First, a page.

Student Spotlight August 2011
“Tareq is a delightful, good-natured guy with a great sense of humor. As a Fulbright Scholar, he is obviously intelligent, exemplified by outstanding grades in his coursework. Besides being a thoughtful and conscientious individual, Tareq has a unique perspective on the current situation in Yemen which was a stable country when he left a year ago to pursue graduate work at UofL but has changed dramatically since then.”
Dr. Peter Rowell, Department of Pharmacology & Toxicology
Tareq M. Al-Maqtari earned a BSc degree in Pharmacy from the University of Aleppo, Aleppo, Syria in 2003. In 2005, he joined Sanaa University in Yemen to work as a teaching assistant at the department of Pharmacognosy and Phytochemical chemistry. Tareq is about to start his 2nd year as a MSc student in the department of Pharmacology and Toxicology at UofL.
Specific areas of research (how you chose this research, why it interested you):
My research is on stem cell therapy for Parkinson’s disease (PD). PD is the 2nd most common neurodegenerative disorder. So far, no successful therapy is available and stem cells could be the best future therapy approach. I am investigating if stem cells could make people with movement disorders like PD healthy again.
I am continuing my research by searching literature to assess the current status of stem cell-therapy in Parkinson’s disease.
Awards, honors, publications:
In 2003, I earned my BSc degree in Pharmacy with a rating of “Distinction”. Both in 1997 and 1998, I received the “Al-Basel Award for Academic Excellence” from Aleppo University.
Long term goals/ aspirations:
My goal is to be a distinguished Pharmacology professor at Sanaa University in Yemen. Another aspiration is to teach English as a second language.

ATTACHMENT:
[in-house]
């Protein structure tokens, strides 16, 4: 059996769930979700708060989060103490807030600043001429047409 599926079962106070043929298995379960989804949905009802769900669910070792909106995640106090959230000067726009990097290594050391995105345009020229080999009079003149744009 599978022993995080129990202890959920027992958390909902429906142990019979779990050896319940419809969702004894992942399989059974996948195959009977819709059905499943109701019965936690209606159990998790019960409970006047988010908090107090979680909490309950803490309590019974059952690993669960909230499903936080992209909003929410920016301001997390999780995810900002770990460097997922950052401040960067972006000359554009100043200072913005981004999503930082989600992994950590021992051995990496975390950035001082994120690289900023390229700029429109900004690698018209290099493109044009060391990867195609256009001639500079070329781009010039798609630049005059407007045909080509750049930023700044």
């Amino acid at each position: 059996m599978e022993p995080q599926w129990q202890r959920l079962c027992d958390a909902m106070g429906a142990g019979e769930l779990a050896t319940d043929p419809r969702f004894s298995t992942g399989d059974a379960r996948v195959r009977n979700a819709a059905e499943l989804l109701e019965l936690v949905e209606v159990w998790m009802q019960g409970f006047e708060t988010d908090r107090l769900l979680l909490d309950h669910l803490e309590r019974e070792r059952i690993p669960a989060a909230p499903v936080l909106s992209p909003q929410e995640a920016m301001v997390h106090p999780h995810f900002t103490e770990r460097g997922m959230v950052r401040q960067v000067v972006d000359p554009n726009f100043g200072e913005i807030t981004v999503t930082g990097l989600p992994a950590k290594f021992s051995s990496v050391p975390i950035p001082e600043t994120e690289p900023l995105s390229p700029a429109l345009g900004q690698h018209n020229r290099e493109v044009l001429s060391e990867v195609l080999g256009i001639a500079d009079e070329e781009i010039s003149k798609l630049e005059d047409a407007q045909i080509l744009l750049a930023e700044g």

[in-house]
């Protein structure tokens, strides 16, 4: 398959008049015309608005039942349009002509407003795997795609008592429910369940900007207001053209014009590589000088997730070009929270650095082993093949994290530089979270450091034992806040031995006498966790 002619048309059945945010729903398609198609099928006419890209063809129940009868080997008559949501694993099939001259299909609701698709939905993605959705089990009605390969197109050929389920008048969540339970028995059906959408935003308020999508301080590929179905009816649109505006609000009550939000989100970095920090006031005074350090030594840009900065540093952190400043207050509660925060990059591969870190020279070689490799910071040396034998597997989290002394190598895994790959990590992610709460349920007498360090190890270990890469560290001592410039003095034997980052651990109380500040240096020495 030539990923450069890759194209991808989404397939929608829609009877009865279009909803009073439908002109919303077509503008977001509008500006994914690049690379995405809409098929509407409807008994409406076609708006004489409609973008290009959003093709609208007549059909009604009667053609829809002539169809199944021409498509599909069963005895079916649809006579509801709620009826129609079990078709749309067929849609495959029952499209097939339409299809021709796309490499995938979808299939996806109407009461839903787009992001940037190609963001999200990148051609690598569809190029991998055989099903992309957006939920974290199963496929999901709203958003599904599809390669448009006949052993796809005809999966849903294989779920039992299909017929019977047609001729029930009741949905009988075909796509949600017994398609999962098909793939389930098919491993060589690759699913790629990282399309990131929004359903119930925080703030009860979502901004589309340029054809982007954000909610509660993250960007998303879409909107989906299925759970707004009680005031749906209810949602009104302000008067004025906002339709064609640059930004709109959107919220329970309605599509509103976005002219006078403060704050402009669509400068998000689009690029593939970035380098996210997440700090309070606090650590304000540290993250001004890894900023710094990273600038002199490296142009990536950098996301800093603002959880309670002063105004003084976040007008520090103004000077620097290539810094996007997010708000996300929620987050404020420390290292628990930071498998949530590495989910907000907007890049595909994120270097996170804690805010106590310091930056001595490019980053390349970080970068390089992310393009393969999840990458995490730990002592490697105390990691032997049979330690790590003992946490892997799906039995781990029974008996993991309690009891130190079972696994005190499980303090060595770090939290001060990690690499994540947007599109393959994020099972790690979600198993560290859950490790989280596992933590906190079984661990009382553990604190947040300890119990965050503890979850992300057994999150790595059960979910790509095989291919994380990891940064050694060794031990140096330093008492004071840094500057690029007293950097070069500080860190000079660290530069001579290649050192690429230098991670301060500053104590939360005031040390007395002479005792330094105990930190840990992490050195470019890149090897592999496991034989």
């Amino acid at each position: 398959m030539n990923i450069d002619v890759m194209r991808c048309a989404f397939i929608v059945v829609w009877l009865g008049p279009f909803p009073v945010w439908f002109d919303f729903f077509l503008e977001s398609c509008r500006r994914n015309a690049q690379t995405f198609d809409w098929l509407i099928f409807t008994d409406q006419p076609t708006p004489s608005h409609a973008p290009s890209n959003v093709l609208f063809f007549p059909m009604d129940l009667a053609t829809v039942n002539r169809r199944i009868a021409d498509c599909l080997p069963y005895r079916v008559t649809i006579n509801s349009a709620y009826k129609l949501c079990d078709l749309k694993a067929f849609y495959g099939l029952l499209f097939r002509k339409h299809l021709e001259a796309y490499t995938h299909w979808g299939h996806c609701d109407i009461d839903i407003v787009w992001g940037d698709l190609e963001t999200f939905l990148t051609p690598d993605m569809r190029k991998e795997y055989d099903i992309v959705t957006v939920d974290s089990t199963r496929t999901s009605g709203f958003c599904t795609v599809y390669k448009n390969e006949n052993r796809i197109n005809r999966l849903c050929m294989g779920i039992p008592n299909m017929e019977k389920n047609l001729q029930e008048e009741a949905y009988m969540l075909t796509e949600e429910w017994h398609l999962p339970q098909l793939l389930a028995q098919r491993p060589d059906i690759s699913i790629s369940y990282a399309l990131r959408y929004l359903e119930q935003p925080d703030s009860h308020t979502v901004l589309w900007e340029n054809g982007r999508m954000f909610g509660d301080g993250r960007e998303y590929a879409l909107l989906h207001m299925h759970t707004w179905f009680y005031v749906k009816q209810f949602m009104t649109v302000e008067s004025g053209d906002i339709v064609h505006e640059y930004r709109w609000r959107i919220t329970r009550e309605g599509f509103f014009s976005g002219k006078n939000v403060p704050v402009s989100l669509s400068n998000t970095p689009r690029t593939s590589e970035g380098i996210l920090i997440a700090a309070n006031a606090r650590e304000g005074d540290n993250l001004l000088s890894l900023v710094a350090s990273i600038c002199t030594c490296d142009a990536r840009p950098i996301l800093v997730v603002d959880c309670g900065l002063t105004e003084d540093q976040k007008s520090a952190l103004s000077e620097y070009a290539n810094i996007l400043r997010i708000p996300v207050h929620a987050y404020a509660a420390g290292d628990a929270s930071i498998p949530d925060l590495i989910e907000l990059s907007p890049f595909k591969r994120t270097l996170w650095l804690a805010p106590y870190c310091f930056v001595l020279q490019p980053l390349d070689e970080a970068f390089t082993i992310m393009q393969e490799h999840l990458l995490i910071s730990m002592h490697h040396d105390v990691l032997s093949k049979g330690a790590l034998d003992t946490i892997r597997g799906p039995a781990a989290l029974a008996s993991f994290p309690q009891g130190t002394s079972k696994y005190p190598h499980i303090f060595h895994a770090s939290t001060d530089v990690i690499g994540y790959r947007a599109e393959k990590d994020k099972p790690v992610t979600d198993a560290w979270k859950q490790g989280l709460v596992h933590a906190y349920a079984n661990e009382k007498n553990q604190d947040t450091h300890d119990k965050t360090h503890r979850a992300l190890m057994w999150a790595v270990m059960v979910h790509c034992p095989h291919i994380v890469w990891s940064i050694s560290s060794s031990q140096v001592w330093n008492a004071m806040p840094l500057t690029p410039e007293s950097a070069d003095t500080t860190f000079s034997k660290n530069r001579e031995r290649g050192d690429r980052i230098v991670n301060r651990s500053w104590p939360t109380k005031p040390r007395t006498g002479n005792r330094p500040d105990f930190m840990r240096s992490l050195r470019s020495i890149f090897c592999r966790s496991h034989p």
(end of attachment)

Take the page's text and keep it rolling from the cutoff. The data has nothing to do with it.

How do you think this advanced degree will change your role in society?
It will enable me to teach at the university level and raise the knowledge of drugs among students of the medical sector in Yemen.
What accomplishment, academic or otherwise, are you most proud of?
I am most proud of receiving a Fulbright Scholarship to study MSc at UofL.
What made you go into this field of study?
I have always been fascinated by the magical world of drugs. I wanted to know how taking a pill can relieve pain, inflammation or even cure cancers. In addition, I have always wanted to understand how and why doctors prescribe certain medications to certain patients.
What was your favorite part of the graduate school experience?
I had the chance to live in America for the first time in my life. I like the American people and their culture. It is an extremely exciting experience for me.
What do you feel is the greatest challenge that graduate students face and how have you dealt with this challenge?
Time management is central when dealing with stress in graduate school. To achieve that, I had to specify my priorities, putting graduate school first.
The good news, I am married to my lovely Hanan Al-maqtari, have two terrific daughters, and an adorable son. The bad news, they are all in Yemen. Thank you Skype!
A talent you have always wanted: To be the number one soccer player in the world.Favorite book: I enjoy all sorts of comic books.
Favorite quote: “Think twice before leaving a space in someone's heart, because it's difficult to imagine the pain, when you see someone else filling your space.”
Role Model: My best pharmacology teacher ever- Dr. Mohanad Sehab.
Pet Peeve: Pretending to know everything.
If you weren’t in graduate school, what would you be doing now? I would be playing soccer for Barcelona.